“We have the results in from the chest X-ray. Please give us a call as soon as possible so we can discuss next steps.” A call to my doctor informed me that I might have a growth on my heart. “Or it could be an issue with the film, we can’t be sure. The best thing to do right now is come in for another X-ray.”
3 weeks earlier I had a chest x-ray done as a health baseline before moving out of the country, to Taiwan. I couldn’t exactly fly back to the US to get another X-ray, and I was still in health insurance limbo because of the transition in health plans as I transitioned to an overseas position with my employer. With an issue like this though, I couldn’t really wait, so I scheduled an appointment at a local hospital to get an X-ray and an ECG.
The experience was very different than the one I had in the US. I checked in at the front desk and was given a number, similar to what you might get at the butcher when waiting your turn to buy meat, or at the Department of Motor Vehicles. Maybe 15 minutes later my number came up on a screen and I entered a small office where a Doctor was sitting behind a cluttered desk. His Harvard Medical degree was framed on the wall, and he asked me in perfect English, “What brings you in today?”
After a brief explanation, he gave me 2 pieces of paper, each with a small map of the hospital. The Doctor wrote a brief note on each, and explained where to go for the tests and which form to give to each testing location.
10 minutes later, I had just put on a hospital gown and was standing in front of a chest X-ray machine. 10 minutes after that, I was lying on a table getting an ECG. 15 minutes later, I was back in the Doctors office. He had my chest X-ray and ECG results on his computer monitor. He explained that I was in perfect health, everything was normal or even better than normal.
Compared to my experience in the US, this was incredible. My doctor had sent X-rays out to a 3rd party to be developed, after which they were forwarded to a cardiologist for review. A week later the cardiologist called my doctor to inform him that he had difficulty reading the X-ray, there was either a growth or a defect in the film. After some phone tag I learned all of this background story, putting me back at the beginning of the process but with some extra fear involved. Holy crap, I might have a heart defect!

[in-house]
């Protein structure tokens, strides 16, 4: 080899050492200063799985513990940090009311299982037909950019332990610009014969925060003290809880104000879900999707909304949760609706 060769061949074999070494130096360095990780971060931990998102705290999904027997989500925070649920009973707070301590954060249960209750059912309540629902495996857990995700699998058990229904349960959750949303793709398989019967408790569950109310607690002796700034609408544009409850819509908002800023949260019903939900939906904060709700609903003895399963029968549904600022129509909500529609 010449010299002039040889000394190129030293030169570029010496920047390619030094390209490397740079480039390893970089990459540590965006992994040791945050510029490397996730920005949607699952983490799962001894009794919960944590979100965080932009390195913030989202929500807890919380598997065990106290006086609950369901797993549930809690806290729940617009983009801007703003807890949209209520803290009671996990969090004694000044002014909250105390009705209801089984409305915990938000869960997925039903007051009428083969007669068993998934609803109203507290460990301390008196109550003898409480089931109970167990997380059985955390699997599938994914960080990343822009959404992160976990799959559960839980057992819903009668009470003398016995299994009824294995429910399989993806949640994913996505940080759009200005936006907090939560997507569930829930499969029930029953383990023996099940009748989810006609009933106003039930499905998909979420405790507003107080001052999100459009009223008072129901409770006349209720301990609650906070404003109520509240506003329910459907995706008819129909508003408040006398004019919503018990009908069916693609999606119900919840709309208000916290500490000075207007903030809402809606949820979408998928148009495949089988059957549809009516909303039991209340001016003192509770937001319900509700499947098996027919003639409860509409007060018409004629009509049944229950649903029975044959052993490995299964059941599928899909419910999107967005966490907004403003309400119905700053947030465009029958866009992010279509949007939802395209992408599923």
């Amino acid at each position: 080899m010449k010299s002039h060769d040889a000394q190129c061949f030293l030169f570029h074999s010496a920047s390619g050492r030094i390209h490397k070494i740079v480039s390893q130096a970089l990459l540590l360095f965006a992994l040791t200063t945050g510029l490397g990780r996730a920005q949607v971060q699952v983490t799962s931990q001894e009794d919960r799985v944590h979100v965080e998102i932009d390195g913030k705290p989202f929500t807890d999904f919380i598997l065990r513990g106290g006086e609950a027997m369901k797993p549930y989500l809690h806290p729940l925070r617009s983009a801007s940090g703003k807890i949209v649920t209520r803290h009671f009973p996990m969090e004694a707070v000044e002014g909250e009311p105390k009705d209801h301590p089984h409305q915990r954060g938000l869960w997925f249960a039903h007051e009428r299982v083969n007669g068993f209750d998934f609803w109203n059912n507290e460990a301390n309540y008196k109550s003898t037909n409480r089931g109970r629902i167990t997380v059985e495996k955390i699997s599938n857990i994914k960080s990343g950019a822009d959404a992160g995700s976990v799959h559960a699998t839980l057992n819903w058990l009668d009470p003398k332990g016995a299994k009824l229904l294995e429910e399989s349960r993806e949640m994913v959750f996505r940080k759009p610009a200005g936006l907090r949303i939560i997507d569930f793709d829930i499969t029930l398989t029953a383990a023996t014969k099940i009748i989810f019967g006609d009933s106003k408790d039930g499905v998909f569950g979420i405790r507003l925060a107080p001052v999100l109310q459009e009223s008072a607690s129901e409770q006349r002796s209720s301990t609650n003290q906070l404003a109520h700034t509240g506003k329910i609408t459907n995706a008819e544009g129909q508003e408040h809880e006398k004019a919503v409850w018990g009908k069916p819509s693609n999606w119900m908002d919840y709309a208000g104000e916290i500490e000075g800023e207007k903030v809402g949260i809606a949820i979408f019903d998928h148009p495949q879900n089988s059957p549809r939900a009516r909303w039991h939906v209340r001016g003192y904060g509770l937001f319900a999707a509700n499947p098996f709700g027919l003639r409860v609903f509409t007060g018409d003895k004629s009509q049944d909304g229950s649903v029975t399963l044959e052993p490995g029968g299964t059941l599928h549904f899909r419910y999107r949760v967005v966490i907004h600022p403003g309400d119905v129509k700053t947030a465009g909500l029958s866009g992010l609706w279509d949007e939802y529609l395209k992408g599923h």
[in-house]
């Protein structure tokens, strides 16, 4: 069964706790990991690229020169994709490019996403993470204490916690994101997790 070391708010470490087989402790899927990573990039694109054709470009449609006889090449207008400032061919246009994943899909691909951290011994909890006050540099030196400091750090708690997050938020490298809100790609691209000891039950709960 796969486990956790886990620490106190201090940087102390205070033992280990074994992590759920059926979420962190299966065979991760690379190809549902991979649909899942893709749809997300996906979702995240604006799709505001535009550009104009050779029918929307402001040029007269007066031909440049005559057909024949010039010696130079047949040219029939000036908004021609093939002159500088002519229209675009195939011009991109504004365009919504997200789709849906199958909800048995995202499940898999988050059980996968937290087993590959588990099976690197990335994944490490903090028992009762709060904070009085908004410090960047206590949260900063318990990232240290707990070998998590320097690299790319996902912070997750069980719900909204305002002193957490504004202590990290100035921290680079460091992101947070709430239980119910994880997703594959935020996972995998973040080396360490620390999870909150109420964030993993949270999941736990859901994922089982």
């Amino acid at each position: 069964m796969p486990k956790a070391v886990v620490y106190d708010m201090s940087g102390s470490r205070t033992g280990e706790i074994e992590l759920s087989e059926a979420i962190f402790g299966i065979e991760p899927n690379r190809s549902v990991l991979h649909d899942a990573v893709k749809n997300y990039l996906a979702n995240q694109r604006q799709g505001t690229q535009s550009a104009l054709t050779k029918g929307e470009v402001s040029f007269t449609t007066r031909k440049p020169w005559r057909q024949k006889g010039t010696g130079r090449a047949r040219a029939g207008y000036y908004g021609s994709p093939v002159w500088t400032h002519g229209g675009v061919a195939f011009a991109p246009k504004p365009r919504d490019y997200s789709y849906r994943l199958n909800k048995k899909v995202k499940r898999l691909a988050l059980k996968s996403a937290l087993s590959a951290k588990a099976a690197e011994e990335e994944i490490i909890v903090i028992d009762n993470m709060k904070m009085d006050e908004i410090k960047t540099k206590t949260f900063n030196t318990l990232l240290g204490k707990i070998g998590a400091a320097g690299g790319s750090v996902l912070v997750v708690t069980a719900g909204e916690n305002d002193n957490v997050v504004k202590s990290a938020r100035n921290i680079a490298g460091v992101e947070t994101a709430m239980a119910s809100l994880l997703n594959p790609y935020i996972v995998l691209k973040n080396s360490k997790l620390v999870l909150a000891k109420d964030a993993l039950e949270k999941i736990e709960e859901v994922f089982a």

Considering all of this high tech wizardry I was a little apprehensive about cost when I returned to the front desk to pay the bill. I remember the bill in the US approaching $1000 for just a defective X-ray. In Taiwan, the total bill was less than $50. Fifty. In every way the experience in Taiwan was superior… there was less waiting, the hospital was better staffed, the equipment was newer, the results were immediate, and it was cheaper. And most importantly, the results were accurate
I’ve had similar experiences with dental care in Taiwan and Thailand, and other doctor visits in Taiwan. From these personal experiences, I don’t have any of the concerns that have been expressed by friends and family when they ask, “You quit your job?! But… what about health insurance?!?!”
That question is heavily loaded with assumptions, fears, and serious negative in your face issues with the US medical system (*). The real question behind the one asked is, “How will you get medical care if and when you need it?”
That sounds a lot more manageable, and the answer is fairly simple. I’ll go to a doctor in whatever country I happen to be in, get great medical care, and I’ll pay for it with cash. In the mean time, I’ll eat lots of fresh fruits and vegetables, get regular exercise, keep a positive attitude, and give and receive love. Not to mention avoid the negative job related stresses of commuting and office politics
(*) There are reasons that the US spends more per capita than any other nation on health care as a percentage of GDP and spends 2X as much as the next closest wealthy nation, but still has higher infant mortality rates and lower life expectancy. Data here. I’ll address some of this when I write a post on our actual health insurance policy (which we will never use.)
PS. I never did get a refund for the defective X-ray. With customer service like that…
Update on 17-Feb-2013: More details about our health insurance plan and philosophy on health insurance in a new post, Health Insurance is Cheap!